Honestly, I'm surprised Im still sane...
Officially hit the half-way mark for my Visual Arts Masters and Im finally starting to feel the heat a bit more. I still have a long way to go before I have completed all of my paintings ready for exhibition and assessment in early June. Im getting increasingly nervous about my preparedness for this...
I have handed up my Thesis A (Research Proposal) and I am well underway with my painting and exegesis creative and theoretical research.
My artworks are examining three key themes; feminine iconography (and its roots in Art Nouveau), Feminine Beauty Theory, and Beauty as currency for success.
Specifically, I am exploring how visual social media outlets such as Pinterest and Instagram provide a format for images to be posted without context and can be re-used by any individual (such as myself) for any purpose. Reference for all of my artworks this semester are sourced from either Instagram or Pinterest and I am taking particular care in selecting each image. I look not only at the image itself, but also its context from the original creator or person who posted the image, the text that accompanied the original image, its like and comments.
The overwhelming response that images can attract on social media, both positive and negative, can be somewhat astronomical. Even as a visual artist I employ Instagram as one of my main outlets to share my artworks and image with other artists and lovers of art. It creates a fantastic platform for a visual port-folio of my artworks and their progression and my practice as a whole.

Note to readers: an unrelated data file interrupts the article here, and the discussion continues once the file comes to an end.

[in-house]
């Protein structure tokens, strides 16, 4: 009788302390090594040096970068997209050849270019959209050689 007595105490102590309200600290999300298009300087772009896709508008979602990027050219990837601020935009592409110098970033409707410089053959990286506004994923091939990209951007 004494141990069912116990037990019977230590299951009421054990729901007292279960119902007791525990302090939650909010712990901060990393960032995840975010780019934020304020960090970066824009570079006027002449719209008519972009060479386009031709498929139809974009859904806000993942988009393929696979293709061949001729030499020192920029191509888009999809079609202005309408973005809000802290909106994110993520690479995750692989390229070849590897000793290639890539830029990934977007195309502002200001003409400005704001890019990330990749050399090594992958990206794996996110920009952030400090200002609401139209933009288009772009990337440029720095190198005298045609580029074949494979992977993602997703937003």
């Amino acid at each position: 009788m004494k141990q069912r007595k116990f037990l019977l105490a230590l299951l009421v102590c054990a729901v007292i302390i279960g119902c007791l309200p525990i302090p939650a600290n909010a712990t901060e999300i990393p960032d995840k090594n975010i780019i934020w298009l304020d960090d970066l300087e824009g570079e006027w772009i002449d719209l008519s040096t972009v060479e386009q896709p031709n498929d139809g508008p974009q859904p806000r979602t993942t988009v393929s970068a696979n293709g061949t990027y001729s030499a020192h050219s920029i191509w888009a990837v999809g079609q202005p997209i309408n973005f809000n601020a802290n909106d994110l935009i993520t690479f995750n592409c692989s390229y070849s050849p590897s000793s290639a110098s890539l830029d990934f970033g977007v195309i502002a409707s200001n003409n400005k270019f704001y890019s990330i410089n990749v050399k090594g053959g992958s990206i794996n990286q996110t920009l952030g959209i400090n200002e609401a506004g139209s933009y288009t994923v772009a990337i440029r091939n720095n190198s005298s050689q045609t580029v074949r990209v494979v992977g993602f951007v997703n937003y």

However, as I begin to analyse images that are shared on social media I am overwhelmed by peoples attraction to aesthetic and what we consider to be 'beauty'. Many comments ignore the person in the image and focus on how 'beautiful', 'sexy', 'stunning', 'hot', or 'pretty' the subject of the photograph is. There is no context given to the photographed individual who is the subject of all of the attention. Nobody asks for a name, a profession, interests or dislikes - they are interested in one thing - beauty.
The progress of finding the reference images, and then aligning these with mediums and processes that have been used for hundreds of years within artistic painting, creates a final product that looks like it was made for its aesthetic pleasure, similar to the original image. However, my artworks are made with the intention that people will connect with them on a personal level. I want viewers to reflect on their use of social media and how they respond both internally and externally to images that they see on social media.
Cant wait to share more of my work with you as it progresses.
Abbey is a practicing Visual Artist and high school teacher.